Need for Commercial Centers to Synergize UAS development
Battle Creek Airport to learn from Grand Sky
FAA Research Centers
Unmanned Aerial Systems, Unmanned Aerial Vehicles or Drones entered the US aviation market a few years ago and the stimulus caused by this new segment has resulted in literally unlimited commercial applications. While the technology associated with drones has exploded, especially unmanned air traffic management (UTM) , the physical facilities for testing and development have not expanded as quickly. Yes, there are many unplanned sites that have sprung up, but there is a paucity of designed, integrated centers for coordinated development.
The City of Battle Creek, MI is engaged in a well thought out creation of a Drone Airport, and specifically a site that can attract businesses interested in participating in this emerging industry. An airport supported by the necessary infrastructure.
The FAA has fertilized the UAS research sector with its UAS Test Sites;
- North Dakota Department of Commerce
- State of Nevada
- New Mexico State University
- University of Alaska Fairbanks
- Texas A&M University Corpus Christi
- Virginia Polytechnic Institute & State University
- Griffiss International Airport (NY)
General Atomics Aeronautical Systems Inc.
General Atomics Aeronautical Systems. Inc.
Battle Creek officials looking to build a drone airport to lure UAS companies to the area
BATTLE CREEK, Mich. — Half of the 1260 acres at the airport at Kellogg Field are currently unused, said Larry Bowron, aviation director with the City of Battle Creek.
He believes years ago city officials once thought they were going to build a commercial airport there. However, that never happened.
Now, today’s city officials are thinking of tapping into the unmanned aerial system industry by creating an airport specific for drones.
“We thought ‘well if Orville and Wilbur Wright only had one airport, where could they have gone?’” Bowron said Thursday. “In order for this to grow they need to have additional airports similar to what they’ve done in Grand Sky and all throughout the country.”
He said Grand Sky, which is based in North Dakota, is the country’s “first fully dedicated UAS business park.” It’s who they’re trying to emulate.
Joe Sobieralski of Battle Creek Unlimited, an organization dedicated to bringing business and revenue into the area, said two years ago the Michigan Economic Development Corporation awarded them a $150,000 grant to conduct a feasibility study to see if they could actually build a drone airport at Kellogg.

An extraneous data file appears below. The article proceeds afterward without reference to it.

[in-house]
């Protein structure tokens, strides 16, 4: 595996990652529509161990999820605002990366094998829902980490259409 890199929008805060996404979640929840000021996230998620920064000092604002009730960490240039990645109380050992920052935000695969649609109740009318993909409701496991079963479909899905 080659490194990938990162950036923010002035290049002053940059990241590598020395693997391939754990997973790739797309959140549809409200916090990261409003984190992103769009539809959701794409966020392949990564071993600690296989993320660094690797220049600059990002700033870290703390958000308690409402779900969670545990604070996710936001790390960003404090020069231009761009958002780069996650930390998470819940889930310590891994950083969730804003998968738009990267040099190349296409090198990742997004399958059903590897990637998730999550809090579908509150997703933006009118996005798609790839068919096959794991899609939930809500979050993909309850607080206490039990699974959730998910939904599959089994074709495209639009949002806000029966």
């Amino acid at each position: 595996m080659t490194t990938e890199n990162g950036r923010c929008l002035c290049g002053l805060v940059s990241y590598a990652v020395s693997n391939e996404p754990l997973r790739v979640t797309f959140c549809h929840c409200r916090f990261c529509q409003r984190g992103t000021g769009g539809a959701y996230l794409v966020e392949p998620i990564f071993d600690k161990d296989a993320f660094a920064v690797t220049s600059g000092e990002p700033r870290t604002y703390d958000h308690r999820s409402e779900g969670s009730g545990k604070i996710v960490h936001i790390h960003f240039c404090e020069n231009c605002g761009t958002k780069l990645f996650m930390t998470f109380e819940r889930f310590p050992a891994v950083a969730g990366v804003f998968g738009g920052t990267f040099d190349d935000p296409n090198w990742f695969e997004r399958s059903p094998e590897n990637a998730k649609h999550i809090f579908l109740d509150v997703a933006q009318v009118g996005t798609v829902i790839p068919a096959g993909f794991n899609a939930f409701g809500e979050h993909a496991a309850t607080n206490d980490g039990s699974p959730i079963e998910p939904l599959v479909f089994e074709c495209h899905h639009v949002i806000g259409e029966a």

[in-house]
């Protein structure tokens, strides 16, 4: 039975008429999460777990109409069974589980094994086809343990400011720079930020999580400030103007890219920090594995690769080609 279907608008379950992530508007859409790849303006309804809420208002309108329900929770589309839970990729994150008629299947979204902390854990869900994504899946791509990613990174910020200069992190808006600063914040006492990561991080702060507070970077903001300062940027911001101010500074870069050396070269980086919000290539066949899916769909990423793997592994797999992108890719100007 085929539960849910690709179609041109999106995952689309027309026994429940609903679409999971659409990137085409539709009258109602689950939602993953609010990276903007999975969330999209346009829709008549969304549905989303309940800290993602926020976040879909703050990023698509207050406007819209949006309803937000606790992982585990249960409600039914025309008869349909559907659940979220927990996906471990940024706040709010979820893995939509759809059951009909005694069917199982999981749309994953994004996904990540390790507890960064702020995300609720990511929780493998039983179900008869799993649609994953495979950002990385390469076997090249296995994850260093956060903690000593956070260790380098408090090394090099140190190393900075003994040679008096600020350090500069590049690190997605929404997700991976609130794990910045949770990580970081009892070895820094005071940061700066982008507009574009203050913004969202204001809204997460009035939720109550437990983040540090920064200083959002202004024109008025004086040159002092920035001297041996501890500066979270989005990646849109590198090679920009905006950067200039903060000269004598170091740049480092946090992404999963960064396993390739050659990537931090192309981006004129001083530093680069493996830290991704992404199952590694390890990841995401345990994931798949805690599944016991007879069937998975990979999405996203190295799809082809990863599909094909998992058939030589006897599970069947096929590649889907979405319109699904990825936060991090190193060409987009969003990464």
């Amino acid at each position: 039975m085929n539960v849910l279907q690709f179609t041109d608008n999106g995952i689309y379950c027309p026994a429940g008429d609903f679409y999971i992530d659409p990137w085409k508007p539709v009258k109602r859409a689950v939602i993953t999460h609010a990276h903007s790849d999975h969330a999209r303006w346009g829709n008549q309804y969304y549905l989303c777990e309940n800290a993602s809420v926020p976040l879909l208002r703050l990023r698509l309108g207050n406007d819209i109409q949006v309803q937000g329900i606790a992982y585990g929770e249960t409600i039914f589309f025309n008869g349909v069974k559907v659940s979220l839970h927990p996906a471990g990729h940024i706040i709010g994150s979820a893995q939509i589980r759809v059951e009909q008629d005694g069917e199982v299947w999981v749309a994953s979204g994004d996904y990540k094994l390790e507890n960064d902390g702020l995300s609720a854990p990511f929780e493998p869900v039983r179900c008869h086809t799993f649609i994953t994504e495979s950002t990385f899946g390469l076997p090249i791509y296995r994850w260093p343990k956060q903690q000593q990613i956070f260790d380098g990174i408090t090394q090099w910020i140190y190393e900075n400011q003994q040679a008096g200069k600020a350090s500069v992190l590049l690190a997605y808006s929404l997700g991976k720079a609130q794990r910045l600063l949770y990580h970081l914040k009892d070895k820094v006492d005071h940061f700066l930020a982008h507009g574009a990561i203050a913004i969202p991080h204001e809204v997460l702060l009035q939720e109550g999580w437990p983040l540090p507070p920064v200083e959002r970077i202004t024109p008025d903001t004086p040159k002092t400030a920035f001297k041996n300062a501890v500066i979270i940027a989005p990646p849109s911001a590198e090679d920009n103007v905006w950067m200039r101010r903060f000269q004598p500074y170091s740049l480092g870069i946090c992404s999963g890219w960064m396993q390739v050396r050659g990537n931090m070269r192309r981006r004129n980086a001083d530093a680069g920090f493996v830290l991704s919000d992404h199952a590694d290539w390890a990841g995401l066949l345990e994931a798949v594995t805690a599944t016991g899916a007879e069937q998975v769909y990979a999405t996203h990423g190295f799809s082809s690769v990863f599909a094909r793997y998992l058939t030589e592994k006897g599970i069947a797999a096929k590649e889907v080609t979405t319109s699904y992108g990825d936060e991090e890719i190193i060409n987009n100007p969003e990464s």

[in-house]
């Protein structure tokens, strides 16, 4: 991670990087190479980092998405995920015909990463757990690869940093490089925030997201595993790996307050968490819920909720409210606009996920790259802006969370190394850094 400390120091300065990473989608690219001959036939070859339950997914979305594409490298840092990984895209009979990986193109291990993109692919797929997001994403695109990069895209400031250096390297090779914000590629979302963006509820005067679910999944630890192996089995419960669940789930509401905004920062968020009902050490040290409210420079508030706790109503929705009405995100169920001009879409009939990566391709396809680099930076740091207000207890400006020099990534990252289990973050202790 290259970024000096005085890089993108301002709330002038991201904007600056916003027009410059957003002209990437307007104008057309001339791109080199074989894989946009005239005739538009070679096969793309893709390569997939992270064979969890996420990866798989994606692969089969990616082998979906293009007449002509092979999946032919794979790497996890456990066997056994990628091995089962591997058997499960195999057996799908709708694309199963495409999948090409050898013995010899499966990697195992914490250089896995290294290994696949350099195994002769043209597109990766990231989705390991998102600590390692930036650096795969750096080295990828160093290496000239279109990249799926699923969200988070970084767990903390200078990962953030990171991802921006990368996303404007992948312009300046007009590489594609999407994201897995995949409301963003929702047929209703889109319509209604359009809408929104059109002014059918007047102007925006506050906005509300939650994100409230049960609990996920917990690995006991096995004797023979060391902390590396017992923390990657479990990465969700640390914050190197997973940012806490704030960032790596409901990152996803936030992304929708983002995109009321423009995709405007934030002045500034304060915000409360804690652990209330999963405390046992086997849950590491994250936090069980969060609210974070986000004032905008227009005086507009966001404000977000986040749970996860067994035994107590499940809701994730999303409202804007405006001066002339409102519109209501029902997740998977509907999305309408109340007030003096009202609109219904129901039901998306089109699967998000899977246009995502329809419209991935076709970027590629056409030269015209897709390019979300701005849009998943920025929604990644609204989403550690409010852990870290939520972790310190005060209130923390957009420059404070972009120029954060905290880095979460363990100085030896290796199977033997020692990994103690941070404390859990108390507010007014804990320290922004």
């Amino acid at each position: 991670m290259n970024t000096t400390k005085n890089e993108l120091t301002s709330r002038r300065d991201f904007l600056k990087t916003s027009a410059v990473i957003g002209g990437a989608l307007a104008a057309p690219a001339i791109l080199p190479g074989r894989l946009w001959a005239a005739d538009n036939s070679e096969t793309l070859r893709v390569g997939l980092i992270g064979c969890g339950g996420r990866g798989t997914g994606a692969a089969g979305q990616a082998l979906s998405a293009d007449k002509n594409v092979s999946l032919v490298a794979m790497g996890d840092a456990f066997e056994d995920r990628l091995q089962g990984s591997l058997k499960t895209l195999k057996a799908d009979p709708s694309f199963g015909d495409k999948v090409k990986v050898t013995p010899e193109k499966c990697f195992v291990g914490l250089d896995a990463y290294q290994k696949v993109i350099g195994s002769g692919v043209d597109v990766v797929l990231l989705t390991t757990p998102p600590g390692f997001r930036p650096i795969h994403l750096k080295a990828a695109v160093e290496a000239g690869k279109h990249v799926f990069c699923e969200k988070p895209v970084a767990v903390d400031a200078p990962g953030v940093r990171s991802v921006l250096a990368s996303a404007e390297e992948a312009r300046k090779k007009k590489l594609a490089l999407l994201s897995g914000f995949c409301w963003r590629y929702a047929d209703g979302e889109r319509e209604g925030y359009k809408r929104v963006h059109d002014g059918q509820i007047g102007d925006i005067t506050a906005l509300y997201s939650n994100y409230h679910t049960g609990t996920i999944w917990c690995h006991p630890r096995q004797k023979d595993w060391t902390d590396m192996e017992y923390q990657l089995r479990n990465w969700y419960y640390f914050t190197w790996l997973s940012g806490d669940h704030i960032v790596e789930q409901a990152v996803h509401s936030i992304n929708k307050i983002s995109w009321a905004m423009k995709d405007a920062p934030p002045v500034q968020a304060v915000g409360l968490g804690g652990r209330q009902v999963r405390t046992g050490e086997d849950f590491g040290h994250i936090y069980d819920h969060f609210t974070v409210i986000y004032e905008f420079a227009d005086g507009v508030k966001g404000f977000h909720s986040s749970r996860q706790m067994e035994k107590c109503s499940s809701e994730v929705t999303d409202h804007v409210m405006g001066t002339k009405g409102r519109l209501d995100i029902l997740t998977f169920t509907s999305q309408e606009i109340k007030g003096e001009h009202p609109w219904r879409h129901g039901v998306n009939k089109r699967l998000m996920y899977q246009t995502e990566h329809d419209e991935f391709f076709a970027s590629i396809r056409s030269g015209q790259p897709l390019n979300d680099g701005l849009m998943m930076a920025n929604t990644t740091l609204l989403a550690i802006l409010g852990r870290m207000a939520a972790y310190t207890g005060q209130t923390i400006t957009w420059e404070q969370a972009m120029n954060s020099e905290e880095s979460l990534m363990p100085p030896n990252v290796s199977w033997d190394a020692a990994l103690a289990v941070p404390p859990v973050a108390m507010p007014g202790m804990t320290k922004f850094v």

They hired Grand Sky as consultants and learned that they do have the infrastructure for it, he said.
“Some of the feasibility (study) identifies a few sectors that we should work on and that’s large UAS,” Sobriealski said Thursday. “So not going to Walmart and buying the drone off the shelf. Not that kind of stuff.”
Bowron added that one aspect of the industry that they’d like to lure to Battle Creek is the urban air mobility sector, which focuses on using drones to transport people a short distance to a nearby location.
He said Joby Aviation in California is looking into this and “their goal is to save a billion people an hour a day in their commute” in the most congested cities in America.
“So, the Urban Air Mobility is another industry that’s really taking off,” Bowron said. “And so all of these industries need a place, almost like as proving ground. They need a place to develop the commercial aspect of the technology to do research and testing and we feel like we have everything that they want.”
Sobieralski believes Battle Creek is in the perfect location for all UAS companies because it’s nestled between Chicago and Detroit, he said.
And, more importantly, if companies choose Battle Creek they could help boost the local economy he said.
“If successful this could support several hundred jobs in Battle Creek,” Sobieralski said. “This is longterm. This is nothing that’s going to be here tomorrow. We’re positioning ourselves to take advantage of this.”
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